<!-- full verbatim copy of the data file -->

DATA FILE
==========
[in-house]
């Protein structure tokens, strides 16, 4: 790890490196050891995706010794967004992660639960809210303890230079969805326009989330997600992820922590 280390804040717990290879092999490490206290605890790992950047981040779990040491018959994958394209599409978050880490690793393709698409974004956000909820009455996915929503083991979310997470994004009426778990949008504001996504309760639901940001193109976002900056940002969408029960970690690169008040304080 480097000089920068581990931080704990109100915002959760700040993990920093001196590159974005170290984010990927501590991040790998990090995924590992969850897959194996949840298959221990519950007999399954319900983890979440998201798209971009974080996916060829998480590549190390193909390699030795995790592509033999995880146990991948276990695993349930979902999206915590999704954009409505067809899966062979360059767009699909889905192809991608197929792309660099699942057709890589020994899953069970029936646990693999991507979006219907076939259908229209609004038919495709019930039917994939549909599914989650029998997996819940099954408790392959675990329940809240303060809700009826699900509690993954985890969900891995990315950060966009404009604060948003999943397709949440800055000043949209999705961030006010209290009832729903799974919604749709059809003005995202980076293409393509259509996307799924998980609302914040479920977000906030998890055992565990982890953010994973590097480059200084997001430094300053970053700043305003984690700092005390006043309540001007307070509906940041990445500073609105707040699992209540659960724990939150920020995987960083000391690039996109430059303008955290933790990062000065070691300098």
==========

[in-house]
């Protein structure tokens, strides 16, 4: 790890490196050891995706010794967004992660639960809210303890230079969805326009989330997600992820922590 280390804040717990290879092999490490206290605890790992950047981040779990040491018959994958394209599409978050880490690793393709698409974004956000909820009455996915929503083991979310997470994004009426778990949008504001996504309760639901940001193109976002900056940002969408029960970690690169008040304080 480097000089920068581990931080704990109100915002959760700040993990920093001196590159974005170290984010990927501590991040790998990090995924590992969850897959194996949840298959221990519950007999399954319900983890979440998201798209971009974080996916060829998480590549190390193909390699030795995790592509033999995880146990991948276990695993349930979902999206915590999704954009409505067809899966062979360059767009699909889905192809991608197929792309660099699942057709890589020994899953069970029936646990693999991507979006219907076939259908229209609004038919495709019930039917994939549909599914989650029998997996819940099954408790392959675990329940809240303060809700009826699900509690993954985890969900891995990315950060966009404009604060948003999943397709949440800055000043949209999705961030006010209290009832729903799974919604749709059809003005995202980076293409393509259509996307799924998980609302914040479920977000906030998890055992565990982890953010994973590097480059200084997001430094300053970053700043305003984690700092005390006043309540001007307070509906940041990445500073609105707040699992209540659960724990939150920020995987960083000391690039996109430059303008955290933790990062000065070691300098």